Extreme Heat Can Trigger Preterm Birth, Finds Study

by Paromita Datta published on -

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A heatwave can cause more than just discomfort. New research now shows that it can also cause preterm birth. Published in the journal Environment International showed that exposure to extreme heat in the final weeks of gestation can increase the risk of preterm birth. Since preterm birth is a leading cause of infant mortality and morbidity, understanding triggers like heat can help us identify triggers and establish warning systems.

A pregnant woman holding her stomach while sitting

Extreme heat can cause more than discomfort when you are pregnant. Photo Credit: Shutterstock

The findings are based on a population-based cohort study. The research team studied 1,967,300 women in California from May 2005 to September 2013. They created 12 categories of extreme heat as per the relative temperatures and durations. The temperatures were as per the 75th, 90th, 95th, and 98th percentiles and the durations were 2, 3, and 4 consecutive days. Daily temperatures were taken as per the zip code of the participant residences. At less than 37 weeks, the risk of preterm birth was estimated in relation to exposure to extreme heat.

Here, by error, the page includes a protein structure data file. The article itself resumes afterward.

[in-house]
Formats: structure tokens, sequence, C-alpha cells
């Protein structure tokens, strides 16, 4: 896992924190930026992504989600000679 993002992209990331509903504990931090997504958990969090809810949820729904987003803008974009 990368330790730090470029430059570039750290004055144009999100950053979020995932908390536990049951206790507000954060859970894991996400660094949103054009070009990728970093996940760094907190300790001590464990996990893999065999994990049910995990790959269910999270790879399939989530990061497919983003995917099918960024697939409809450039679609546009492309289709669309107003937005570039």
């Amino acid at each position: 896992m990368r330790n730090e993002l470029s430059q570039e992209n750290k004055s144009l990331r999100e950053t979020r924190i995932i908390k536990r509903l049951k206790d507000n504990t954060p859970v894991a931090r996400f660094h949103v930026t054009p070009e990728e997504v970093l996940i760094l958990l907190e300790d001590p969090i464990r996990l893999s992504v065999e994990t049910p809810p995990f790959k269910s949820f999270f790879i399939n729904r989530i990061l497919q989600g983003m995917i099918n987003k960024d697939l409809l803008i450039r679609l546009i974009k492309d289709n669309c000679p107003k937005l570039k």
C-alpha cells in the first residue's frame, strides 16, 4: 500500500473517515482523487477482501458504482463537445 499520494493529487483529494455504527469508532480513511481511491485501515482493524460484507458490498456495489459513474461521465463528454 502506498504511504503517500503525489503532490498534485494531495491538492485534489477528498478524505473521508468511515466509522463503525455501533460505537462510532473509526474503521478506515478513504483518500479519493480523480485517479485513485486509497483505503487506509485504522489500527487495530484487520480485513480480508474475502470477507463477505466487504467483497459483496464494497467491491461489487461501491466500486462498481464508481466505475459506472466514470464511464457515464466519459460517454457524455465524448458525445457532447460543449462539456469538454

The team found that roughly 7 percent of the cohort gave preterm birth. More importantly, the risk of preterm birth was consistently higher for women who were exposed to extreme heat in the last weeks of gestation. They also found that the duration was even more important than the temperature. This could be used to design warning systems for people living in extreme heat zones.

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About the Author

Paromita Datta covers the latest health and wellness trends for Organic Facts. An ex-journalist who specialized in health and entertainment news, Paromita was responsible for managing a health supplement for The New Indian Express, a leading national daily in India. She has completed her post-graduation in Business Administration from the University of Rajasthan and her diploma in journalism from YMCA, Delhi. She has completed an e-course, Introduction to Food and Health, from Stanford University, US.

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